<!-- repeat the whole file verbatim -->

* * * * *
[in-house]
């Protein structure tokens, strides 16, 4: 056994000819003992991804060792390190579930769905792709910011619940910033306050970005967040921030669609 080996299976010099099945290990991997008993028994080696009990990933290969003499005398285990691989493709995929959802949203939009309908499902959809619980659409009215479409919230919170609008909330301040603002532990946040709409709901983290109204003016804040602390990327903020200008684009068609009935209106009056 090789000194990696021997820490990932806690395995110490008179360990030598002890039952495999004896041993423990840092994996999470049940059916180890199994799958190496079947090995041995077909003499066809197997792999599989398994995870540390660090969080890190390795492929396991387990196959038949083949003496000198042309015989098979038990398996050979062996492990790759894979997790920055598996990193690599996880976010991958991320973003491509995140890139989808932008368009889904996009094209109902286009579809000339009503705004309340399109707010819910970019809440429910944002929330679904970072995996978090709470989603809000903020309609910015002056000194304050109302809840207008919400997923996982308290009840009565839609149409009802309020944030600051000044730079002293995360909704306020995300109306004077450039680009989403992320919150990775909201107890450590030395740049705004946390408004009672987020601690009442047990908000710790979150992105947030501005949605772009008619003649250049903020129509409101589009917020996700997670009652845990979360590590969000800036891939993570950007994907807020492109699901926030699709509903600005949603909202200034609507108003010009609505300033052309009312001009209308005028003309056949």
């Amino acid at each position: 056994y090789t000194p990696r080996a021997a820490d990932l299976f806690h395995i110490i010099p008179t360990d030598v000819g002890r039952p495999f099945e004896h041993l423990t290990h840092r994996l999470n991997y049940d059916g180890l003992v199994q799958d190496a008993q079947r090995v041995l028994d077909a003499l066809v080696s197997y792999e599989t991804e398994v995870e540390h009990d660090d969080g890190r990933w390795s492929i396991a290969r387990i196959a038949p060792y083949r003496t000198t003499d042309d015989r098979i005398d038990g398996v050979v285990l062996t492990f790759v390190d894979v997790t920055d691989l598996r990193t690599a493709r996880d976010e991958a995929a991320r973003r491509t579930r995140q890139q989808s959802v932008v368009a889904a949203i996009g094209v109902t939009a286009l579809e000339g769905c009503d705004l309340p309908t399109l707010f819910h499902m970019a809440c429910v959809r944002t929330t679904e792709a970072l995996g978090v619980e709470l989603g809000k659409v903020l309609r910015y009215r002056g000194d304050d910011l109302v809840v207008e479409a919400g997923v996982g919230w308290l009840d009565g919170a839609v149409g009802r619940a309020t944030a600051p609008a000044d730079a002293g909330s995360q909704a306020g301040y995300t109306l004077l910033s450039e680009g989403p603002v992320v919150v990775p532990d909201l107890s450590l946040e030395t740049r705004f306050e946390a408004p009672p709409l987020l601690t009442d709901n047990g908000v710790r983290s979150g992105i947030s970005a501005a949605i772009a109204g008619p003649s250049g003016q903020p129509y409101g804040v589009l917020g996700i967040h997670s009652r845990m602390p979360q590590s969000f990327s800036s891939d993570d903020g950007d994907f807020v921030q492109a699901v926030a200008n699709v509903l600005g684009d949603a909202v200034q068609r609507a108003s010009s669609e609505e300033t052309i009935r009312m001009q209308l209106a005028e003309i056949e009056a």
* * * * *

[in-house]
């Protein structure tokens, strides 16, 4: 056994000819003992991804060792390190579930769905792709910011619940910033306050970005967040921030669609 080996299976010099099945290990991997008993028994080696009990990933290969003499005398285990691989493709995929959802949203939009309908499902959809619980659409009215479409919230919170609008909330301040603002532990946040709409709901983290109204003016804040602390990327903020200008684009068609009935209106009056 090789000194990696021997820490990932806690395995110490008179360990030598002890039952495999004896041993423990840092994996999470049940059916180890199994799958190496079947090995041995077909003499066809197997792999599989398994995870540390660090969080890190390795492929396991387990196959038949083949003496000198042309015989098979038990398996050979062996492990790759894979997790920055598996990193690599996880976010991958991320973003491509995140890139989808932008368009889904996009094209109902286009579809000339009503705004309340399109707010819910970019809440429910944002929330679904970072995996978090709470989603809000903020309609910015002056000194304050109302809840207008919400997923996982308290009840009565839609149409009802309020944030600051000044730079002293995360909704306020995300109306004077450039680009989403992320919150990775909201107890450590030395740049705004946390408004009672987020601690009442047990908000710790979150992105947030501005949605772009008619003649250049903020129509409101589009917020996700997670009652845990979360590590969000800036891939993570950007994907807020492109699901926030699709509903600005949603909202200034609507108003010009609505300033052309009312001009209308005028003309056949």
């Amino acid at each position: 056994y090789t000194p990696r080996a021997a820490d990932l299976f806690h395995i110490i010099p008179t360990d030598v000819g002890r039952p495999f099945e004896h041993l423990t290990h840092r994996l999470n991997y049940d059916g180890l003992v199994q799958d190496a008993q079947r090995v041995l028994d077909a003499l066809v080696s197997y792999e599989t991804e398994v995870e540390h009990d660090d969080g890190r990933w390795s492929i396991a290969r387990i196959a038949p060792y083949r003496t000198t003499d042309d015989r098979i005398d038990g398996v050979v285990l062996t492990f790759v390190d894979v997790t920055d691989l598996r990193t690599a493709r996880d976010e991958a995929a991320r973003r491509t579930r995140q890139q989808s959802v932008v368009a889904a949203i996009g094209v109902t939009a286009l579809e000339g769905c009503d705004l309340p309908t399109l707010f819910h499902m970019a809440c429910v959809r944002t929330t679904e792709a970072l995996g978090v619980e709470l989603g809000k659409v903020l309609r910015y009215r002056g000194d304050d910011l109302v809840v207008e479409a919400g997923v996982g919230w308290l009840d009565g919170a839609v149409g009802r619940a309020t944030a600051p609008a000044d730079a002293g909330s995360q909704a306020g301040y995300t109306l004077l910033s450039e680009g989403p603002v992320v919150v990775p532990d909201l107890s450590l946040e030395t740049r705004f306050e946390a408004p009672p709409l987020l601690t009442d709901n047990g908000v710790r983290s979150g992105i947030s970005a501005a949605i772009a109204g008619p003649s250049g003016q903020p129509y409101g804040v589009l917020g996700i967040h997670s009652r845990m602390p979360q590590s969000f990327s800036s891939d993570d903020g950007d994907f807020v921030q492109a699901v926030a200008n699709v509903l600005g684009d949603a909202v200034q068609r609507a108003s010009s669609e609505e300033t052309i009935r009312m001009q209308l209106a005028e003309i056949e009056a």